Today in Seven Questions, we talk to Cameron Dezen Hammon, whose debut memoir This Is My Body: A Memoir of Romantic and Religious Obsession was recently released by Lookout Books. Kirkus calls it “a generous and unflinchingly brave memoir about faith, feminism, and freedom,” and the Millions adds, “Hammon explores motherhood, her relationship with her husband, her infidelity, and her growing sense of her own feminism. Her strikingly contemporary reflections about her treatment in conservative churches . . . make her story a salient one for this particular moment, in the wake of the #MeToo Movement.”
Hammon’s writing appears in The Kiss anthology from W. W. Norton, Catapult, Ecotone, the Houston Chronicle, the Literary Review, NYLON, and elsewhere; and her essay “Infirmary Music” was noted in The Best American Essays 2017. She earned an MFA in creative writing from Seattle Pacific University and is currently a writer-in-residence for Writers in the Schools in Houston.
Why was it important to publish this book now? How do you hope This Is My Body will enrich the conversation, especially around #metoo and #churchtoo?
I think women who have experienced sexual assault and harassment in a church context are hungry for stories that speak directly to their experience. There’s something particularly egregious about someone using spiritual authority to harm, and we need to talk about this.
What was the most difficult part of the book for you to write, and why?
Writing about spirituality is difficult because it poses a grammatical problem—what is the object? The noun? Belief is really about feelings, and feelings have to be rooted in the body to be written well. Learning that was a challenge, but I’m grateful for it.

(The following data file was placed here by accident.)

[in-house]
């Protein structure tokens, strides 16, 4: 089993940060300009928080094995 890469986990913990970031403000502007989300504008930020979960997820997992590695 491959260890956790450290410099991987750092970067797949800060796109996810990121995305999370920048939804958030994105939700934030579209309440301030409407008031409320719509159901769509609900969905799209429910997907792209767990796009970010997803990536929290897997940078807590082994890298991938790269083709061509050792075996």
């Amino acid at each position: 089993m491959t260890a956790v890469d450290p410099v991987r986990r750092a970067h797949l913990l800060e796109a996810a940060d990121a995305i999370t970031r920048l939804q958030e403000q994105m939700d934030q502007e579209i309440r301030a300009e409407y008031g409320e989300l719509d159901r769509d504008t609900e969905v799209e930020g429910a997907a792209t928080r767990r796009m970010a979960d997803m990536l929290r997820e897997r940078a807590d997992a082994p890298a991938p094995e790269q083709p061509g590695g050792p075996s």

What books inspired or instructed you as you wrote This Is My Body?
Love and Trouble: A Midlife Reckoning by Claire Dederer
Abandon Me: Memoirs by Melissa Febos
Bluets by Maggie Nelson
I Want to Show You More by Jamie Quatro
How do you approach the ethics of writing about people, both those close to you and in leadership roles?
Every memoirist is faced with this challenge, but for me, it was harder to negotiate how to write about my daughter, and my husband, than it was to figure out how to talk about the pastors I’ve worked with who have abused their authority. Throughout the writing, my husband and I were checking in with one another—how would you feel if I wrote about this experience? Or that one? We stayed close throughout the process and he was incredibly supportive. My daughter is a very minor character in the book—which was my preference.
Given your background in publicity, how did you approach the marketing and promotion strategies in concert with the Lookout team?
This is very much in the present tense because it’s still going! I’m a big believer in literary citizenship and have tried to give as much support to other authors as I possibly can over the last several years—through my podcast, as a reviewer, and online, in the hope that my community would support me when it was my turn, and they absolutely have. Publicity, like everything, in my opinion, is about relationships.
What have you learned in the process of publishing this book that you wish you could tell your early writer self?
Everything takes longer than you expect. It’s a marathon, not a sprint. Breathe.
If you could spend a year writing anywhere in the world, where would it be?
An island in Puget Sound
If you could have your book translated into any language, what would it be?
Hungarian! It’s such a strange, beautiful language. We spent a summer in Budapest—an experience I write about in the book—and I fell in love with the language.
Highlight or underline? Underline.
Hardcover or paperback? Paperback (with French flaps).
Morning or night? Morning.
Text or call? Call.
Future or nostalgia? Nostalgia.
Coffee or tea? Coffee.
Train or plane? Train.
Typing or longhand? Typing.
Mountains or sea? Both.
Trick or treat? Treat.
Thank you to Lookout staffer Ireland Headrick for her contributions to this interview.